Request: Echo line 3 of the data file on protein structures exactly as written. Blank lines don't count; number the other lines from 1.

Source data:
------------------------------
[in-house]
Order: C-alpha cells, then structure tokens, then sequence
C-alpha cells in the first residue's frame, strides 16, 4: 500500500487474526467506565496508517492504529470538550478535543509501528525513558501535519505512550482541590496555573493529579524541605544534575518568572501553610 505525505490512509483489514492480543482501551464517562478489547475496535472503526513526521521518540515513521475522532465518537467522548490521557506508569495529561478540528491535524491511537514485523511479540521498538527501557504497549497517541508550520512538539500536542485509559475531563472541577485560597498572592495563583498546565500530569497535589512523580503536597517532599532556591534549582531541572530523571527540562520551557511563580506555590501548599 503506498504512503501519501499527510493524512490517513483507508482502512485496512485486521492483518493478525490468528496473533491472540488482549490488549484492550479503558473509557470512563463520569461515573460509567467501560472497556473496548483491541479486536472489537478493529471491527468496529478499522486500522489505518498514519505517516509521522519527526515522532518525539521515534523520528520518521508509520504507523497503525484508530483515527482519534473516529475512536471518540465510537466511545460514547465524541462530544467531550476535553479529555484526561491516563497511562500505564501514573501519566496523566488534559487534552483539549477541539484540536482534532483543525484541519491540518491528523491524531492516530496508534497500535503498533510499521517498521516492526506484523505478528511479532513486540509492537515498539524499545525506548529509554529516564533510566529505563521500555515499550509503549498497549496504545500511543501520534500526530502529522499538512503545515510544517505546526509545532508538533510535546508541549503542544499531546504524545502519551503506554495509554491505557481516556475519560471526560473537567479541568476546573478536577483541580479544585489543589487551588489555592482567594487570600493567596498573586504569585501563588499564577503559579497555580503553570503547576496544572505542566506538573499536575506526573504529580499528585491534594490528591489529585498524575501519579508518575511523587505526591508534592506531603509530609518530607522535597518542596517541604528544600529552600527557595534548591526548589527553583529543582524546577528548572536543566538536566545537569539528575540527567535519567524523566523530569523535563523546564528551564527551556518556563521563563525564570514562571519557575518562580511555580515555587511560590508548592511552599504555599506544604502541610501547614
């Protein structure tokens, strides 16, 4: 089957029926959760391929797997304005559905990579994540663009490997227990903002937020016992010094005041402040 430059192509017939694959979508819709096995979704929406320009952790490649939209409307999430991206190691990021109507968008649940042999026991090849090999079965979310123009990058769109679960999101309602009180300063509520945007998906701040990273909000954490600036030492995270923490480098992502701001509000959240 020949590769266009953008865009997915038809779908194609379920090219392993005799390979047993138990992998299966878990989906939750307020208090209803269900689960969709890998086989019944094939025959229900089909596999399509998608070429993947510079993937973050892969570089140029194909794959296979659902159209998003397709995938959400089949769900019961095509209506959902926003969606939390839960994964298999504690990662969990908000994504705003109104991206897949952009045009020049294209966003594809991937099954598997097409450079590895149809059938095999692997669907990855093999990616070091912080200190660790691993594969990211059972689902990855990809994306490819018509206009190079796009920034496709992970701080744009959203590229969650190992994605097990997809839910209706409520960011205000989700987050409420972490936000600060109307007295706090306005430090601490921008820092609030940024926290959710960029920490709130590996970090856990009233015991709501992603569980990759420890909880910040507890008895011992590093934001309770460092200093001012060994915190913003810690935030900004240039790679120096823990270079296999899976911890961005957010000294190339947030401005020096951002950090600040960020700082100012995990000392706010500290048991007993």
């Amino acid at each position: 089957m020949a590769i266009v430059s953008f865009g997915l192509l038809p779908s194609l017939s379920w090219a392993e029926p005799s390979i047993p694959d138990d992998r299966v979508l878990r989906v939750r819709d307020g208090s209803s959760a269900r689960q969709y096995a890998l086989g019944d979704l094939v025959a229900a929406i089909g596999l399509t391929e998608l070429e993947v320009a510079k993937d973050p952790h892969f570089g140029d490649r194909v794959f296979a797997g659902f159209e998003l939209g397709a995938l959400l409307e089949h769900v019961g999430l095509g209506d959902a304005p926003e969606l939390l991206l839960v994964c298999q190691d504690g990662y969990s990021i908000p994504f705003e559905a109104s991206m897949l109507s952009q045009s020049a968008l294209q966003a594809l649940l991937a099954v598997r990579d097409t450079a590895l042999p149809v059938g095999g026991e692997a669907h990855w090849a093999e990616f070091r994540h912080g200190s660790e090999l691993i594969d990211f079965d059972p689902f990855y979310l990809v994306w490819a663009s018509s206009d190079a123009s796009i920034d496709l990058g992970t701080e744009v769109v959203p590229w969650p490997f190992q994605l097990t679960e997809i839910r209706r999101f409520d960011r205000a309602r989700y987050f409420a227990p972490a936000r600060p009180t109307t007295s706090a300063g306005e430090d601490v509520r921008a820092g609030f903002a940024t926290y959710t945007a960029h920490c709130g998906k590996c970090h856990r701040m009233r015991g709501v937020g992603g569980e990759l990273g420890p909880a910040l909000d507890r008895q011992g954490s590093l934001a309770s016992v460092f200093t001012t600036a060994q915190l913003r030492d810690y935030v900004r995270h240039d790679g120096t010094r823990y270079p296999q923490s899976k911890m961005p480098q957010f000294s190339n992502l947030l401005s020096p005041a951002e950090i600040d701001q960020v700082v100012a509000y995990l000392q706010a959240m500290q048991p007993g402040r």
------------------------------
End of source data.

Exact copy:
C-alpha cells in the first residue's frame, strides 16, 4: 500500500487474526467506565496508517492504529470538550478535543509501528525513558501535519505512550482541590496555573493529579524541605544534575518568572501553610 505525505490512509483489514492480543482501551464517562478489547475496535472503526513526521521518540515513521475522532465518537467522548490521557506508569495529561478540528491535524491511537514485523511479540521498538527501557504497549497517541508550520512538539500536542485509559475531563472541577485560597498572592495563583498546565500530569497535589512523580503536597517532599532556591534549582531541572530523571527540562520551557511563580506555590501548599 503506498504512503501519501499527510493524512490517513483507508482502512485496512485486521492483518493478525490468528496473533491472540488482549490488549484492550479503558473509557470512563463520569461515573460509567467501560472497556473496548483491541479486536472489537478493529471491527468496529478499522486500522489505518498514519505517516509521522519527526515522532518525539521515534523520528520518521508509520504507523497503525484508530483515527482519534473516529475512536471518540465510537466511545460514547465524541462530544467531550476535553479529555484526561491516563497511562500505564501514573501519566496523566488534559487534552483539549477541539484540536482534532483543525484541519491540518491528523491524531492516530496508534497500535503498533510499521517498521516492526506484523505478528511479532513486540509492537515498539524499545525506548529509554529516564533510566529505563521500555515499550509503549498497549496504545500511543501520534500526530502529522499538512503545515510544517505546526509545532508538533510535546508541549503542544499531546504524545502519551503506554495509554491505557481516556475519560471526560473537567479541568476546573478536577483541580479544585489543589487551588489555592482567594487570600493567596498573586504569585501563588499564577503559579497555580503553570503547576496544572505542566506538573499536575506526573504529580499528585491534594490528591489529585498524575501519579508518575511523587505526591508534592506531603509530609518530607522535597518542596517541604528544600529552600527557595534548591526548589527553583529543582524546577528548572536543566538536566545537569539528575540527567535519567524523566523530569523535563523546564528551564527551556518556563521563563525564570514562571519557575518562580511555580515555587511560590508548592511552599504555599506544604502541610501547614